Manoeuvring

Ok, so all of the hard parts are out of the way; you're now in the position to get your plane in the air and also land it (hopefully). There are still a few things about manoeuvring that are useful to know however.

All you really need to be able to do in the air is make turns whilst keeping the aircraft in the air and the pilot conscious - these are the most obvious prerequisites to having a successful flight, possibly in the history of everything.

So, when flying straight, you'll need to simply bank either left or right (using the stick of course), depending on which way you're navigating (again, the HUD is excellent as a tool for making your way to the individual navigation markers). The problem here is that turning is a delicate balance of maintaining enough speed to stay in the sky and being careful not to push the F-15C to a speed that will cause the Over-G warning to appear and your pilot to begin blacking out.

There is no perfect speed to be travelling when making turns in your aircraft, but you should aim to be travelling at speeds that lay between 300 and 350 knots to ensure you stay in the sky and stay conscious.

Combat Basics

When it comes to combat in the F-15C module, there really isn't that much more to remember aside from the manoeuvring tips I mentioned above. What you do have to make not of however are the instruments that you have in your cockpit. For combat, you're going to be using a combination of the TEWS (tactical electronic warfare system) unit, the Vertical Situation Display, the Multipurpose Colour Display, and of course your HUD for physical navigation whilst your instruments are locking on to enemies.

Now, the circular screen is the TEWS display. It is a radar that provides information on the location of  aircraft and machinery that is illuminating your plane. This is how you know enemies are around you; they display as icons of various shapes on the display. You will use the Vertical Situation to display (the square screen on the top-left of the cockpit) to lock on to enemies (done by pressing the [Enter key]) - this display shows the situation directly in front of the aircraft and provides a view that is more useful than the TEWS radar.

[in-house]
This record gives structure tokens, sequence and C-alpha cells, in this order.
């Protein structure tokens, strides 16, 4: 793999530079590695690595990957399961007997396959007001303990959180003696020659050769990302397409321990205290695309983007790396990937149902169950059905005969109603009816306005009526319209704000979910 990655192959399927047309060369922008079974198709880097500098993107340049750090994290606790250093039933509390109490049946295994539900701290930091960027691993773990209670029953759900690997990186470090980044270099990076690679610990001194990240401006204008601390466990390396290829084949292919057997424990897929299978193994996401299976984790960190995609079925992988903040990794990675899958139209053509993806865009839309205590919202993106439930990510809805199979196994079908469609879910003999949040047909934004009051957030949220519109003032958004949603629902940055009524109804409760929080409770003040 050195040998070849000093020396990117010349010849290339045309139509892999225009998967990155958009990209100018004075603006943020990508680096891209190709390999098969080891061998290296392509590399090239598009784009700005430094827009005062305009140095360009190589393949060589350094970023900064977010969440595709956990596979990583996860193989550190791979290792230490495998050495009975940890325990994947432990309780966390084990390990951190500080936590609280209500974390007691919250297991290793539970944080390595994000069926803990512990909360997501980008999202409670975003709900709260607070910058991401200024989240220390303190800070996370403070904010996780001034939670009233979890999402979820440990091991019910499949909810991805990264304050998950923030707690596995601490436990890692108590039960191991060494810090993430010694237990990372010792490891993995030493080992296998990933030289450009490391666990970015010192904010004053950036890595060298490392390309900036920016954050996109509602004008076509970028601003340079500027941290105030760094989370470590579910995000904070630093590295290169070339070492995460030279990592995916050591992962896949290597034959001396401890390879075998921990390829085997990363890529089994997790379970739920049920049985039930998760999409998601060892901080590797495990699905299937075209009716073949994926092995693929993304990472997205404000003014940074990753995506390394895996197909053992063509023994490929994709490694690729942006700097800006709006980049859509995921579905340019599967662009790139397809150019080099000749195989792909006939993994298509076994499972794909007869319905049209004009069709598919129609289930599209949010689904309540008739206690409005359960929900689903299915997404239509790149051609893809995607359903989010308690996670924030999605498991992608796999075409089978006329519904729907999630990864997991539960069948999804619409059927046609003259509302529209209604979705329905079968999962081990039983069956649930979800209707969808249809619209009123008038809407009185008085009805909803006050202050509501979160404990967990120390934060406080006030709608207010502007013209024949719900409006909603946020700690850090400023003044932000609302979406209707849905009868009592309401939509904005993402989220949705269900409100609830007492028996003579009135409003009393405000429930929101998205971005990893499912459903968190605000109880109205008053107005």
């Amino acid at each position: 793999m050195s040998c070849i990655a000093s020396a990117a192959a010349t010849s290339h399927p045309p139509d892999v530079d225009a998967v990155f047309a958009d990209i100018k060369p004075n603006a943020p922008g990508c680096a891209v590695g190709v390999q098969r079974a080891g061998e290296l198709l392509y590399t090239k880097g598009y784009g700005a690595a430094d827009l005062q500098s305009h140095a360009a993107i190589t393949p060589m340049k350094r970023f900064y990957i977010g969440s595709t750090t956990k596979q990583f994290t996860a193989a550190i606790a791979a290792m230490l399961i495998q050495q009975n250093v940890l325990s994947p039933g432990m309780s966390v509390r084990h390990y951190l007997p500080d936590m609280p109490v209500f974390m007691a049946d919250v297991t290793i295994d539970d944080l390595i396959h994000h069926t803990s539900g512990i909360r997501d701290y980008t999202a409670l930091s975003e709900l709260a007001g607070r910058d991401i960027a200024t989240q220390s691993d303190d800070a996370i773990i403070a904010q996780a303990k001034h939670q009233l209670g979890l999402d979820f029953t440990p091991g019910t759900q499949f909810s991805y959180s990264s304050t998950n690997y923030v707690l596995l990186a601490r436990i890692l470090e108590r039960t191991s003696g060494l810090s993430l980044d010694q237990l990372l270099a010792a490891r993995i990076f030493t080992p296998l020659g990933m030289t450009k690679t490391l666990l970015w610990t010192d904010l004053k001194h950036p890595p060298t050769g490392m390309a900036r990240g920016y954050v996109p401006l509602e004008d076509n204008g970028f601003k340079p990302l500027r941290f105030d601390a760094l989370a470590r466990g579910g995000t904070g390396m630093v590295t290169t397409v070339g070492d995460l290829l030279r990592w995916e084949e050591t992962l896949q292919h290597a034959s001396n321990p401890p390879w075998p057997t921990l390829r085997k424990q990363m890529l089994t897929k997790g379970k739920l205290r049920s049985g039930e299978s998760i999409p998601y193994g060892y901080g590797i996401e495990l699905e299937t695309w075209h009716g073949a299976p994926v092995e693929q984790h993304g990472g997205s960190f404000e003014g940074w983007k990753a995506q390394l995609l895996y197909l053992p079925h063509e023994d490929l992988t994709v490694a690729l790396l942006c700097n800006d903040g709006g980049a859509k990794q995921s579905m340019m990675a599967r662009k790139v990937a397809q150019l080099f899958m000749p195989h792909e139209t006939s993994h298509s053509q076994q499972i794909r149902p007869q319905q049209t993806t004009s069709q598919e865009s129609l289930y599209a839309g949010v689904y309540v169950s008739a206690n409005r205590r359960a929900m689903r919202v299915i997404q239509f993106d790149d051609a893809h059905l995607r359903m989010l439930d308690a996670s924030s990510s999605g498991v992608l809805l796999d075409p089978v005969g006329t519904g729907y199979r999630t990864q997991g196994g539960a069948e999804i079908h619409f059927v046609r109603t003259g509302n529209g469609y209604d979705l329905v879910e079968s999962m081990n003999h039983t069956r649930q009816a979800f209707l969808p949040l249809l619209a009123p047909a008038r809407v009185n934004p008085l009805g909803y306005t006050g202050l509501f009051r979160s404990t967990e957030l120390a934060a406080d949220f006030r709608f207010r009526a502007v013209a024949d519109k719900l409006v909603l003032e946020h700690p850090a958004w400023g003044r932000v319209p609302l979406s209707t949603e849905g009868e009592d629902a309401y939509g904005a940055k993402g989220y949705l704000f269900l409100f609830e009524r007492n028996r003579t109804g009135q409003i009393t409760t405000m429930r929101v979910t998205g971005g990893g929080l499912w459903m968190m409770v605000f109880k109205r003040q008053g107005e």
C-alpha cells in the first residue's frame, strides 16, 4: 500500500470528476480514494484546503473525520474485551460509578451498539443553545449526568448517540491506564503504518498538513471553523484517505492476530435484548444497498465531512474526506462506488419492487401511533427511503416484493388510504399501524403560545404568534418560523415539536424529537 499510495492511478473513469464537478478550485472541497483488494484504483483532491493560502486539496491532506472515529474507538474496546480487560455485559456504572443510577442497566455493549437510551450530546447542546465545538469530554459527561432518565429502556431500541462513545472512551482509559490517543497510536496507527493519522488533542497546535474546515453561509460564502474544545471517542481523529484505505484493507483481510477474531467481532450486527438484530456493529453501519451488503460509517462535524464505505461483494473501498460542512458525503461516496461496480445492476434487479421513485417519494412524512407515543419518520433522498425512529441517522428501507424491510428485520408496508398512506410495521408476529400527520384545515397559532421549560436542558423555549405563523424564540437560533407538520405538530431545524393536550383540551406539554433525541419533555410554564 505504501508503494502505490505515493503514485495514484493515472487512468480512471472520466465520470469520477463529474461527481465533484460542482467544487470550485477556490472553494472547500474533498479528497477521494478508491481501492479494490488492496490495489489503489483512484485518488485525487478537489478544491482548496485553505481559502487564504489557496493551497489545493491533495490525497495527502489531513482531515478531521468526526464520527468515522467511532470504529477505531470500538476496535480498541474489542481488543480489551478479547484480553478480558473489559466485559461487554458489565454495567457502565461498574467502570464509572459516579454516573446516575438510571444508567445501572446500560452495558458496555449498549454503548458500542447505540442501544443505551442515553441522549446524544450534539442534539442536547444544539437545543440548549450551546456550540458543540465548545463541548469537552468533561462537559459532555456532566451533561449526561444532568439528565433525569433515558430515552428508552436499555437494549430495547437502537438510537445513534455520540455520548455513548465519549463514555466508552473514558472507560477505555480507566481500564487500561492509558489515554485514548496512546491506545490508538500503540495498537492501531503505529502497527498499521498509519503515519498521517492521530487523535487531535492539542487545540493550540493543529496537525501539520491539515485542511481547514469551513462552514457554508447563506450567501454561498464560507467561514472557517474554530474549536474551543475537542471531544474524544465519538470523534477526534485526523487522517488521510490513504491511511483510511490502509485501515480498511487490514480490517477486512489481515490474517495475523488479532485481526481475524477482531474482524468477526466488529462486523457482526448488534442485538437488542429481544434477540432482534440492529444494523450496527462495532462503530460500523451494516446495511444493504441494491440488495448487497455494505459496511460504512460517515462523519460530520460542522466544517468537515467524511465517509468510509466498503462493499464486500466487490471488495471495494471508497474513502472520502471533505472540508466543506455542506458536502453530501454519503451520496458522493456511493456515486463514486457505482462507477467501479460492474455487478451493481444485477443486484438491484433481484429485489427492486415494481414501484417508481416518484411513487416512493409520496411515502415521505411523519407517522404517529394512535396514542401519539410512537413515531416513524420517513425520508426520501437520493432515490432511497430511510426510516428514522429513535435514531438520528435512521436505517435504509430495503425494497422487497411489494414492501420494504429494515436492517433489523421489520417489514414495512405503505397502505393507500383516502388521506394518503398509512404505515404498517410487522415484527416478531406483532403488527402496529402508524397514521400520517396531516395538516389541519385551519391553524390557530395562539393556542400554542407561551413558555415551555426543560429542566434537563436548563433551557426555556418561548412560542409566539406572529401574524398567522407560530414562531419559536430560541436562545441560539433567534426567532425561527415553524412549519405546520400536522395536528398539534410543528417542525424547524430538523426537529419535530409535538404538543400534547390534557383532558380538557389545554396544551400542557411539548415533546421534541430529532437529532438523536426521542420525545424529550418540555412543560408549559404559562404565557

The multipurpose colour display allows you to see your various weapons , identifying which weapon is currently enabled and the general status of your armaments. Finally, make sure that you're in Air to Air Mode when in combat (press the [2] key) as this will switch your HUD into the appropriate mode for aerial combat.

I would say the most difficult part about combat is manoeuvring evasively whilst keeping your pilot conscious and the aircraft in the sky. This is why practising manoeuvring in the air is one of the most important things you can do - combat skills can then be integrated slowly as you learn how enemies appear on the various instruments. It's all about using these skills in conjunction with each other in order to dominate the sky in your F-15C.

Having Trouble?

There are many that have been playing DCS World for years and still haven't mastered many of the missions and functions of the aircraft in question. There are many video tutorials available online including ones at Flankertraining.com that detail some of the basics of the aircraft and allow you ti witness various demonstrations of its functions.

If you're still having difficulty, head to the difficulty settings in the options menu and click on the "Game" preset if you haven't already. This will enable auto-rudder and switch the settings so that the plane is easier to fly. Remember that this can take away from the realism of the experience, so use Game mode only as a tool to allow you to get off the ground (so to speak).

Download DCS F15C Game for PC at Steam.